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Jungle Justice

The noise from the next street drew their attention. They saw people running towards the direction of where the noise was coming from. Pandemonium had broken out.  People of all ages –  ladies, men, young boys and old women were heading that way. Smith and Kola looked at each other. Adrian wondered if they were safe. They had been in the country for two months now. They had been doing mostly road trips by public transport. Smith wanted to have a feel of what it looked like to live in Africa and the country he chose to experience this was Nigeria.

He had heard so many things about Nigeria, good, bad, ugly, beautiful. One thing that struck him the most about Nigerians in diaspora was their intelligence. They were all doing so well academically. They were entrepreneurs. They were well driven to succeed. They worked two to three jobs. He often wondered why the drive and craze for so much education and success. Couldn’t life be a little better with just the right kind of education than all these masters’, Ph.Ds’ and so forth? A lot of Nigerians were in the top league universities and they were also one of the best in the engineering, computing, medical and legal fields. Of course just like you had a genuine dollar, there were also bogus dollars. You had some Nigerians who had chosen to use their intelligence to make a living and you also had other Nigerians who chose to make a living, in a not so honest way as well. This intrigue led him to decide to visit Nigeria, the most populous black nation on earth. He also did tell Isip  that he had traced his genealogy to West Africa and most likely Nigeria. He changed his name to Kola in a bid to identify with his ancestry and roots.

They first arrived Lagos through the international airport. They spent two weeks in Lagos and then travelled to Abuja by road stopping by in different locations enroute to catch a glimpse of the local culture. They travelled to Jos in Plataeu State and visited Yankari Game Reserve in Bauchi State. They even went to the renowned Simbisa forest where the famous Chibook girls were held hostage. They went to Mambilla Plateau in Taraba State. They visited  the ancient cities of Benin and Oyo. They also went to the palaces of the monarchs. Diverse cultures in one country. What a strength. They toured Obudu Cattle ranch and over a two months period, they had clocked a total of fifteen thousand kilometres.  They  visited priests and diviners, churches and mosques, witches and wizards, babalawos and shrines. They had fantastic and not so good experiences as well.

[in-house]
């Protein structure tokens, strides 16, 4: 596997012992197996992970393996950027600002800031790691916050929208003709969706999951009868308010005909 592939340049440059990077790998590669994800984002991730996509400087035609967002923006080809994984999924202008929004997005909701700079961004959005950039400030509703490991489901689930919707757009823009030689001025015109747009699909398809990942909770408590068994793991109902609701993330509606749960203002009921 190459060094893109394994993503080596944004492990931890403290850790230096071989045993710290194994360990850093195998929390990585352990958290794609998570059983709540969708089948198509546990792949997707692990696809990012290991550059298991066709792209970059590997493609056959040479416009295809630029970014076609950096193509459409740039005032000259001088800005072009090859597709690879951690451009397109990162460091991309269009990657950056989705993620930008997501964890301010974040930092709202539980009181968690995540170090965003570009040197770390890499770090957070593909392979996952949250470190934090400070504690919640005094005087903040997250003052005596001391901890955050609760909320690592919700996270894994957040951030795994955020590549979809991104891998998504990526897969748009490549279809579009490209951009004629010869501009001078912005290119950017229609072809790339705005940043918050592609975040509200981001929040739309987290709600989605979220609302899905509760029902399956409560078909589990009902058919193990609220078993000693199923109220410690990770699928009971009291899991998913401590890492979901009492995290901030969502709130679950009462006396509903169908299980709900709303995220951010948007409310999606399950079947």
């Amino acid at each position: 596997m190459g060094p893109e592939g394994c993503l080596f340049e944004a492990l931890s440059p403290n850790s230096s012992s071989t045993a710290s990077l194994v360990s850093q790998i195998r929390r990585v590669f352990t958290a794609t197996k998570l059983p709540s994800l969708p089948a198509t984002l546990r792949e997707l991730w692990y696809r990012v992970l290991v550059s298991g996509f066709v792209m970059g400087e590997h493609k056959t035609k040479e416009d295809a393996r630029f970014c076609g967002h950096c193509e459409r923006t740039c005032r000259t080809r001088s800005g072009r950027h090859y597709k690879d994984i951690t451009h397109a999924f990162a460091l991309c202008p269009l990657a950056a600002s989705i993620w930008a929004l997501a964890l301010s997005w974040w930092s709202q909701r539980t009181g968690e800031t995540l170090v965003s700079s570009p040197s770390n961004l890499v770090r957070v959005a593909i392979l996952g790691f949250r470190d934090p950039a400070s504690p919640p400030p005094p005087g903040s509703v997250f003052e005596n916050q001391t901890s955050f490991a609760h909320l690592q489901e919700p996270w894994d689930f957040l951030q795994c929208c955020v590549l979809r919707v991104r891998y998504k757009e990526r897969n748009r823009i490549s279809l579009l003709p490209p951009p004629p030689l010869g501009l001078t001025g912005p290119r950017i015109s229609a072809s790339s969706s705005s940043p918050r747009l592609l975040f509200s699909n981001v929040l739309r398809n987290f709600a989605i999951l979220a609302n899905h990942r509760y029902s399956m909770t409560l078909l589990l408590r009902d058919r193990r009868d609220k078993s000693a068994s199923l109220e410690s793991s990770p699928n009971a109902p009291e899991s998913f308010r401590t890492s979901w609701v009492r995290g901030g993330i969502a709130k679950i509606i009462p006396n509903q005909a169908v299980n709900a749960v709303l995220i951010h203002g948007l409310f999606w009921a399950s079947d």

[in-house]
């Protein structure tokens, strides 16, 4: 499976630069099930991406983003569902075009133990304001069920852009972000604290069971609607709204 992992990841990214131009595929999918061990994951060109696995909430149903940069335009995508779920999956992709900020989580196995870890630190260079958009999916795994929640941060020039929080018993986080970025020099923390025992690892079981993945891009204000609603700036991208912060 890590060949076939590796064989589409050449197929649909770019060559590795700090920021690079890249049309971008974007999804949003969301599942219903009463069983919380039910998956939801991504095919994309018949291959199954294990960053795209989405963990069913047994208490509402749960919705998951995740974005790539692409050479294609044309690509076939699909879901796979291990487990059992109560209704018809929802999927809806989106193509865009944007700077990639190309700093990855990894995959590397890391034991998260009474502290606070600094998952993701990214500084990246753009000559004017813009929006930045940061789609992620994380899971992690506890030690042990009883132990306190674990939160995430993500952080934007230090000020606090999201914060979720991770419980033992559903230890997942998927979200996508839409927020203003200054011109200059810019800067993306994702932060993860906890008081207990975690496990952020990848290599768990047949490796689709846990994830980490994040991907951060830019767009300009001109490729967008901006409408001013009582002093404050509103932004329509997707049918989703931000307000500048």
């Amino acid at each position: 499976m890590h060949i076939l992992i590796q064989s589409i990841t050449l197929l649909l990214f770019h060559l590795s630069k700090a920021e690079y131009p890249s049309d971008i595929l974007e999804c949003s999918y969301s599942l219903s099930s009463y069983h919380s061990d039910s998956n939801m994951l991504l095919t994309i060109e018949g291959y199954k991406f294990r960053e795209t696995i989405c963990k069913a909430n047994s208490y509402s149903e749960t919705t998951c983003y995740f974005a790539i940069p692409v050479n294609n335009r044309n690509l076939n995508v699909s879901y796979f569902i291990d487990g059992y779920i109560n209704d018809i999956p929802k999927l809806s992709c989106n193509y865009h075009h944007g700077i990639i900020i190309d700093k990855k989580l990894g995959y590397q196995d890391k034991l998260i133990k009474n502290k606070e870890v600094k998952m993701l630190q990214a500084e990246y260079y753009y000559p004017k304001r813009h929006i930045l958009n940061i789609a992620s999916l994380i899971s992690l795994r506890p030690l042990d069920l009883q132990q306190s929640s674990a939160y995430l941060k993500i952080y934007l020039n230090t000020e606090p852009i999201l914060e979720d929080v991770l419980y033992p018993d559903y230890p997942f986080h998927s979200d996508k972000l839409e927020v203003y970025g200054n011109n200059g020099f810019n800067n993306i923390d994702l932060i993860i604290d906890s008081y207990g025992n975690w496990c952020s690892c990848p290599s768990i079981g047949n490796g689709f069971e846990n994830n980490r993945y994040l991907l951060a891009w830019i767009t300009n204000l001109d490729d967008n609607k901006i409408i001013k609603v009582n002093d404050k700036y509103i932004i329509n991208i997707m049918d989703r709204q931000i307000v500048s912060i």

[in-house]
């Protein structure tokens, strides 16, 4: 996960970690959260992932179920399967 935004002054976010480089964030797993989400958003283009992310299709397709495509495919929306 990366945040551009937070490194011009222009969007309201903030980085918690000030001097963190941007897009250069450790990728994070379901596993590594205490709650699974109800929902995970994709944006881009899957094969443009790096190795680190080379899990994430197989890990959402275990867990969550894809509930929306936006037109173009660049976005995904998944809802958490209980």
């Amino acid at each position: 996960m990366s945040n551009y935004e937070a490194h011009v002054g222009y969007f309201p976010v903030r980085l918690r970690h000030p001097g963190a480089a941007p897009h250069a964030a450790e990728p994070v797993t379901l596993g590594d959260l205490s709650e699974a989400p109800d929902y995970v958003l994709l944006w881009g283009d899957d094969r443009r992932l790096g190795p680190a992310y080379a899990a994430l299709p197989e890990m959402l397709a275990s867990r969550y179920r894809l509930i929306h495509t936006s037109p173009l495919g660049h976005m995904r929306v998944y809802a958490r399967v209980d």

Kola cherished every bit of his experience. He was always snapping photos. His camera was his hallmark. One time he lost his wallet. The wallet was strapped to his waist and inside his baggy pants. Thank goodness, it was empty. Nothing inside except pieces of paper with telephone numbers of dodgy people they met. The ladies all cringed around him and he took tons of photos with them. They went to nice hotels in posh areas and Isip also took him to the slums like Ajegunle, Mushin and the marshlands. Kola was aghast at the level of disparity between the opulence in the highbrow areas and the ghettos.

“Gosh, the disparity is huge” Kola commented.

“Just like you have in the States” lsip added.

“It’s kinda different, if you see whatta mean. At least everybody has access to power and roads and different infrastructure. The infrastructures in the hoods may not be as sophisticated as the ones in the middle class areas. But here, the disparity is huge” he lamented.

“Welcome home. You will do your little best to help improve the infrastructure here” Isip concluded.

Kola saw names of churches that flabbergasted him. Names like Mount Transfiguration Church, Temple of Deliverance Ministries,  Cast The Devil Out Church, Holiness Regime Church, Change Your Life Today Church, Banish Poverty Church, Goodbye Sadness Church,  etc. He thought this was quite fascinating. They went to a street that had a church after every two houses in Anambra state.